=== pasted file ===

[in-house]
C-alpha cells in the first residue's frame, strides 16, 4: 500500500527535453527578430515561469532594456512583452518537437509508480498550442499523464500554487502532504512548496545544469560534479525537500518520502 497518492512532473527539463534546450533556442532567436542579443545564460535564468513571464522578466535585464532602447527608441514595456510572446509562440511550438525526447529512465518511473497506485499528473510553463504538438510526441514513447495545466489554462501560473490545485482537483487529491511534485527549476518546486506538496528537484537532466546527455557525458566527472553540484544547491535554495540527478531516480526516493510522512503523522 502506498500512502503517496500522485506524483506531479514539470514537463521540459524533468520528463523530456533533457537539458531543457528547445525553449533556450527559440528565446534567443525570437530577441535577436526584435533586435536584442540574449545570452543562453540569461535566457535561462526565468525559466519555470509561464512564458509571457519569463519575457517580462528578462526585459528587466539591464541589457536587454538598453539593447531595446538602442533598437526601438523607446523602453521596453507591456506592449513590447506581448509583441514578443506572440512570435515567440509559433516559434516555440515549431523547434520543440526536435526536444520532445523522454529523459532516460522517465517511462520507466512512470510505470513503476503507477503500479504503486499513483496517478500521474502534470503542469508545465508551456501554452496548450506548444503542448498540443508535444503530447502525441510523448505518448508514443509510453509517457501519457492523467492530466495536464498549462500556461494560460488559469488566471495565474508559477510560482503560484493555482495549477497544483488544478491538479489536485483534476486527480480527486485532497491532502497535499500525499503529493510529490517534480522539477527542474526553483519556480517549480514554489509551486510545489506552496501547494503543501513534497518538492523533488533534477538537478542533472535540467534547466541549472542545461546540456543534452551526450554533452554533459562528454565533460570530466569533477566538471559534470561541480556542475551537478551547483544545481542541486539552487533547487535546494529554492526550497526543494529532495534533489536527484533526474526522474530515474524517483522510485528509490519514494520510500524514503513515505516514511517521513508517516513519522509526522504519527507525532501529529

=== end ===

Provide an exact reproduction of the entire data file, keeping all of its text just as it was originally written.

[in-house]
C-alpha cells in the first residue's frame, strides 16, 4: 500500500527535453527578430515561469532594456512583452518537437509508480498550442499523464500554487502532504512548496545544469560534479525537500518520502 497518492512532473527539463534546450533556442532567436542579443545564460535564468513571464522578466535585464532602447527608441514595456510572446509562440511550438525526447529512465518511473497506485499528473510553463504538438510526441514513447495545466489554462501560473490545485482537483487529491511534485527549476518546486506538496528537484537532466546527455557525458566527472553540484544547491535554495540527478531516480526516493510522512503523522 502506498500512502503517496500522485506524483506531479514539470514537463521540459524533468520528463523530456533533457537539458531543457528547445525553449533556450527559440528565446534567443525570437530577441535577436526584435533586435536584442540574449545570452543562453540569461535566457535561462526565468525559466519555470509561464512564458509571457519569463519575457517580462528578462526585459528587466539591464541589457536587454538598453539593447531595446538602442533598437526601438523607446523602453521596453507591456506592449513590447506581448509583441514578443506572440512570435515567440509559433516559434516555440515549431523547434520543440526536435526536444520532445523522454529523459532516460522517465517511462520507466512512470510505470513503476503507477503500479504503486499513483496517478500521474502534470503542469508545465508551456501554452496548450506548444503542448498540443508535444503530447502525441510523448505518448508514443509510453509517457501519457492523467492530466495536464498549462500556461494560460488559469488566471495565474508559477510560482503560484493555482495549477497544483488544478491538479489536485483534476486527480480527486485532497491532502497535499500525499503529493510529490517534480522539477527542474526553483519556480517549480514554489509551486510545489506552496501547494503543501513534497518538492523533488533534477538537478542533472535540467534547466541549472542545461546540456543534452551526450554533452554533459562528454565533460570530466569533477566538471559534470561541480556542475551537478551547483544545481542541486539552487533547487535546494529554492526550497526543494529532495534533489536527484533526474526522474530515474524517483522510485528509490519514494520510500524514503513515505516514511517521513508517516513519522509526522504519527507525532501529529